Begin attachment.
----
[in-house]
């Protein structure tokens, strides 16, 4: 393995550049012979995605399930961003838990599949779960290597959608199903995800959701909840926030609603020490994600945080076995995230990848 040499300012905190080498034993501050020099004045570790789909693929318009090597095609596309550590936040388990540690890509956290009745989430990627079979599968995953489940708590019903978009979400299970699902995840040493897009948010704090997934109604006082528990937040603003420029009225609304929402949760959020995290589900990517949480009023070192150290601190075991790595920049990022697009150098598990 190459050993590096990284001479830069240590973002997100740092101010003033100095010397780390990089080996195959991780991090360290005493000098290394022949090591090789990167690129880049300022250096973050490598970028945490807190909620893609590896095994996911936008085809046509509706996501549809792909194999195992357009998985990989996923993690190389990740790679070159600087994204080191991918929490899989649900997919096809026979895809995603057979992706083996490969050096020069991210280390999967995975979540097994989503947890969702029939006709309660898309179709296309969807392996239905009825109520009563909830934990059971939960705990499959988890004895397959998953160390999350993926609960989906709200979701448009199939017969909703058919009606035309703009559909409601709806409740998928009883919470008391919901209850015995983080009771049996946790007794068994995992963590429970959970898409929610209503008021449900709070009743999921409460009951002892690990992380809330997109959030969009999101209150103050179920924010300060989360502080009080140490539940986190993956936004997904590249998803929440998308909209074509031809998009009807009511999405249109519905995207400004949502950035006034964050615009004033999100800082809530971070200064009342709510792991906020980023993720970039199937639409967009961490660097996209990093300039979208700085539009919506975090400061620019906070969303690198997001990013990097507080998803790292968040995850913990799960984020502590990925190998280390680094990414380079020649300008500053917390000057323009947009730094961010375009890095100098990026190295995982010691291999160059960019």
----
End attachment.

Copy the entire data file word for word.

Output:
[in-house]
């Protein structure tokens, strides 16, 4: 393995550049012979995605399930961003838990599949779960290597959608199903995800959701909840926030609603020490994600945080076995995230990848 040499300012905190080498034993501050020099004045570790789909693929318009090597095609596309550590936040388990540690890509956290009745989430990627079979599968995953489940708590019903978009979400299970699902995840040493897009948010704090997934109604006082528990937040603003420029009225609304929402949760959020995290589900990517949480009023070192150290601190075991790595920049990022697009150098598990 190459050993590096990284001479830069240590973002997100740092101010003033100095010397780390990089080996195959991780991090360290005493000098290394022949090591090789990167690129880049300022250096973050490598970028945490807190909620893609590896095994996911936008085809046509509706996501549809792909194999195992357009998985990989996923993690190389990740790679070159600087994204080191991918929490899989649900997919096809026979895809995603057979992706083996490969050096020069991210280390999967995975979540097994989503947890969702029939006709309660898309179709296309969807392996239905009825109520009563909830934990059971939960705990499959988890004895397959998953160390999350993926609960989906709200979701448009199939017969909703058919009606035309703009559909409601709806409740998928009883919470008391919901209850015995983080009771049996946790007794068994995992963590429970959970898409929610209503008021449900709070009743999921409460009951002892690990992380809330997109959030969009999101209150103050179920924010300060989360502080009080140490539940986190993956936004997904590249998803929440998308909209074509031809998009009807009511999405249109519905995207400004949502950035006034964050615009004033999100800082809530971070200064009342709510792991906020980023993720970039199937639409967009961490660097996209990093300039979208700085539009919506975090400061620019906070969303690198997001990013990097507080998803790292968040995850913990799960984020502590990925190998280390680094990414380079020649300008500053917390000057323009947009730094961010375009890095100098990026190295995982010691291999160059960019």